No one wants to acknowledge it, but global central banks have stepped up their efforts to devalue their currency in order to look after their domestic interests – at the expense of their neighbors.
A list of central banks that either cut their interest rates or expanded on bond buying efforts in the past three months has gotten longer as economies struggle to fend off falling prices, pay down on debts, and expand growth. Analysts are anticipating that other central banks, including the Reserve Bank of Australia and the Bank of Canada, will soon be added to the list (see below) as their currency becomes less competitive in the global market and deters their exports and growth.
October 31 – Bank of Japan buys more bonds to raise prices
November 23 – China cuts rates amid falling exports and contracting credit
January 15 – India cuts rates to stimulate growth and Swiss National Bank gives up and abandons currency floor against the euro
January 21 – Bank of Canada cuts rates to combat falling oil prices
January 22 – European Central Bank announces an aggressive bond buying program
January 28 – Monetary Authority of Singapore cuts rates to devalue the dollar
January 29 – Danmarks Nationalbank cut rates to deter capital inflow from the Eurozone
Of course, in today’s interconnected financial markets, any actions taken by the central banks invite tit-for-tat responses and may result in a competitive-devaluation spiral. In the long run, this risks high inflation and erodes the standard of living at home.
The risk of the competitive-devaluation spiral, commonly referred to as a currency war, is high right now. About a third of global central banks have already cut interest rates over the past six months and they are closely monitoring their economy to see if more cuts are warranted. Meanwhile, the International Monetary Funds (IMF) revised their 2015 global forecast down to 3.5 percent from 3.8 percent last week. The original forecast was only made in October. A further slowdown in the global economy will put renewed pressure on the central banks to further cut their rates before their neighbors do.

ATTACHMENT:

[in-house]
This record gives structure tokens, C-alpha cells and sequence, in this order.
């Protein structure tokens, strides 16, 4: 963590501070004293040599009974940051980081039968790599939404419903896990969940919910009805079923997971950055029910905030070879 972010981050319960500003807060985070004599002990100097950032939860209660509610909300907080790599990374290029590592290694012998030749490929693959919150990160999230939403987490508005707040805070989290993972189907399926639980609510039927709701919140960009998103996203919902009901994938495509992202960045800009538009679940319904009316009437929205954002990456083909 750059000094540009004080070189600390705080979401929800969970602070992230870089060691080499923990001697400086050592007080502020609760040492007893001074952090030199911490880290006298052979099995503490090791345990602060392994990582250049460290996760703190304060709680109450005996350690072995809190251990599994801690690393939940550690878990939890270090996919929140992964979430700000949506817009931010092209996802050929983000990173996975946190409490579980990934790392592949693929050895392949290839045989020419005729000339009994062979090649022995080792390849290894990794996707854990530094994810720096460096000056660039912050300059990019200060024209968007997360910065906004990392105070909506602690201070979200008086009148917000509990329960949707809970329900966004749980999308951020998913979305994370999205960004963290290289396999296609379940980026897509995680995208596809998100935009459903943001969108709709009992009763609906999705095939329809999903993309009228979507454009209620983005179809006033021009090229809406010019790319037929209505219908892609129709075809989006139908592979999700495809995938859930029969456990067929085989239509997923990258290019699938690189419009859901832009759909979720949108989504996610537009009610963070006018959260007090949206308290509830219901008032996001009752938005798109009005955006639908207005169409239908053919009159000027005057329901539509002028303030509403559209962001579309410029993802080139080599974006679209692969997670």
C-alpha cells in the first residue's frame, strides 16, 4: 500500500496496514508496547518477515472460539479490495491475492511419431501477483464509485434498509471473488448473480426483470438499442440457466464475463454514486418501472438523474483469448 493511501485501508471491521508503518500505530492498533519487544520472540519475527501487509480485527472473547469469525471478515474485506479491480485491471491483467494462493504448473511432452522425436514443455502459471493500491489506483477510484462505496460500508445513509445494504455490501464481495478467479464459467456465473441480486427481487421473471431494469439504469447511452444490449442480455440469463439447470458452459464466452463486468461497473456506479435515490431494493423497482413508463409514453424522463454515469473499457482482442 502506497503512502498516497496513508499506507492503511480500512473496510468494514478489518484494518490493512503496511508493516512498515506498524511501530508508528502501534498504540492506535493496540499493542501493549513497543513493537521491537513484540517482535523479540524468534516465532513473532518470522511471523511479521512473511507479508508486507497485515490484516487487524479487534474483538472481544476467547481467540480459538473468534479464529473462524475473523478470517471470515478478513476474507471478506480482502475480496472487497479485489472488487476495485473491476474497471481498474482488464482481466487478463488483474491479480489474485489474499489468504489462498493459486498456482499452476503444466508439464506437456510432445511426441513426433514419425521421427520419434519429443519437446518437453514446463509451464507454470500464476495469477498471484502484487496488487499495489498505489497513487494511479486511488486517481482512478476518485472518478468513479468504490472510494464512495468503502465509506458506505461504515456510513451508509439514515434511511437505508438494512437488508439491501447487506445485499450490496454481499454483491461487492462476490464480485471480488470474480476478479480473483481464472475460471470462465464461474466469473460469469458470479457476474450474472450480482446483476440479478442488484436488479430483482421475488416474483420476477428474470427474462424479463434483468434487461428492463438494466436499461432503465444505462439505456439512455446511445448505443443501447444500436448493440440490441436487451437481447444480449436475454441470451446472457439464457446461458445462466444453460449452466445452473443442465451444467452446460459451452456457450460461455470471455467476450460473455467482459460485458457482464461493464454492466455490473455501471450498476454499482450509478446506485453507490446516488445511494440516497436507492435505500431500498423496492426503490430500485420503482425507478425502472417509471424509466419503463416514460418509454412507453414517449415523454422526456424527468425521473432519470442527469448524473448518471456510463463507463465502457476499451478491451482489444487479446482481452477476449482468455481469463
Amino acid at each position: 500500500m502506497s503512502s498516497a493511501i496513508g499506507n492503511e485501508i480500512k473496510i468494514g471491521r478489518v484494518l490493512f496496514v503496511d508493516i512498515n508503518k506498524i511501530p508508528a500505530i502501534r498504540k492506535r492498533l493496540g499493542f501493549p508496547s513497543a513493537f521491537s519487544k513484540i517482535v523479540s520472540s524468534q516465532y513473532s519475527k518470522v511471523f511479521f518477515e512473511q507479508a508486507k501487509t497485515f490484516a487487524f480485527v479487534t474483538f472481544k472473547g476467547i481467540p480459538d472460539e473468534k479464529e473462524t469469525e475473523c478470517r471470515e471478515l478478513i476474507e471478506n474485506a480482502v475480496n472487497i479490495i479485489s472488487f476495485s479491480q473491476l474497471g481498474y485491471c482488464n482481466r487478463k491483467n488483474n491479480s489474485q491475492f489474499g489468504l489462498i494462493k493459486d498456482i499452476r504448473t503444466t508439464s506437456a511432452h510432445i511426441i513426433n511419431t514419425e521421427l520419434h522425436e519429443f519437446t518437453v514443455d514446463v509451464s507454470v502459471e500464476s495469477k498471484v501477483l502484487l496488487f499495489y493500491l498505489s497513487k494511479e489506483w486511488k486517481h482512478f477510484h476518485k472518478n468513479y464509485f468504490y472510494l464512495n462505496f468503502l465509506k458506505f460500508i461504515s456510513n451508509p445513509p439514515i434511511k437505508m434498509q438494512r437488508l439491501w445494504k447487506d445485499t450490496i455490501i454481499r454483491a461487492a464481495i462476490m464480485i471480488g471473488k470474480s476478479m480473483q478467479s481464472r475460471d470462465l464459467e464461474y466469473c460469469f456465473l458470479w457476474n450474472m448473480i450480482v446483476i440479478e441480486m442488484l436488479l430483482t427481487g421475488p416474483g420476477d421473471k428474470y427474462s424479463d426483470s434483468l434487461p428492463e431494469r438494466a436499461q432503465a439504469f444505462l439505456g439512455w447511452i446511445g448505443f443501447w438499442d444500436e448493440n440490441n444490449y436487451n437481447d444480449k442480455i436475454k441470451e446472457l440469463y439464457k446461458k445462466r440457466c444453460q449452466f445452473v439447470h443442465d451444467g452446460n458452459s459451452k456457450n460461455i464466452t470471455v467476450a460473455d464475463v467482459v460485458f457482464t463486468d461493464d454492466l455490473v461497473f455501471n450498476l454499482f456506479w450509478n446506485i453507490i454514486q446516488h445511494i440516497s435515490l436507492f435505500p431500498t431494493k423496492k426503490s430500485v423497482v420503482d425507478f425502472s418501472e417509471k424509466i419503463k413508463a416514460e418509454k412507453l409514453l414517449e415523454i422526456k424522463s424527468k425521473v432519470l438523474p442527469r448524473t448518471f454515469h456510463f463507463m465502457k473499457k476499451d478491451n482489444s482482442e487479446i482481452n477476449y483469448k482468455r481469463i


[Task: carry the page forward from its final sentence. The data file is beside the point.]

So, is it a deflationary gloom that awaits the global economy this year? Not necessarily. The US economy has performed “solidly” according to a Fed meeting statement released yesterday. The Fed noted that the employment condition has sufficiently recovered. Therefore, the Fed is preparing to raise short term interest rates sometime this year, despite gloomy global prospects of deflation, low growth and geopolitical risks.
The dollar has rallied by 18 percent against a basket of major trading currencies since July, based on a market expectation that the US economy will outperform its peers. And if the economy, which accounts for 22 percent of the global economy, continues to expand solidly this year, a rising income and a stronger dollar will provide an attractive market for exports from struggling global economies. However, if the economy falters, then the Fed may be persuaded to join the currency war. This would mean devaluing the dollar to protect domestic producers from lower-price import competition and also help boosts overseas earnings for exporters.
This Friday, the 4th quarter US Gross Domestic Product (GDP) report will be released. In the past two quarters, the economy surpassed everyone’s expectations by expanding by more than 4.5 percent annually. In contrast, the Eurozone and Japan managed to eke out less than 1 percent annual growth during the same period.
Therefore, if tomorrow’s GDP data shows that the economy has not faltered in the final quarter of the year then a chance of avoiding the currency war may gain some confidence. That said, the market remains cautious. The recent economic data including retail sales and durable goods orders have been somewhat disappointing despite falling gas price at the pump and low interest rates suggesting that a prospect for an all-out currency war is real possibility.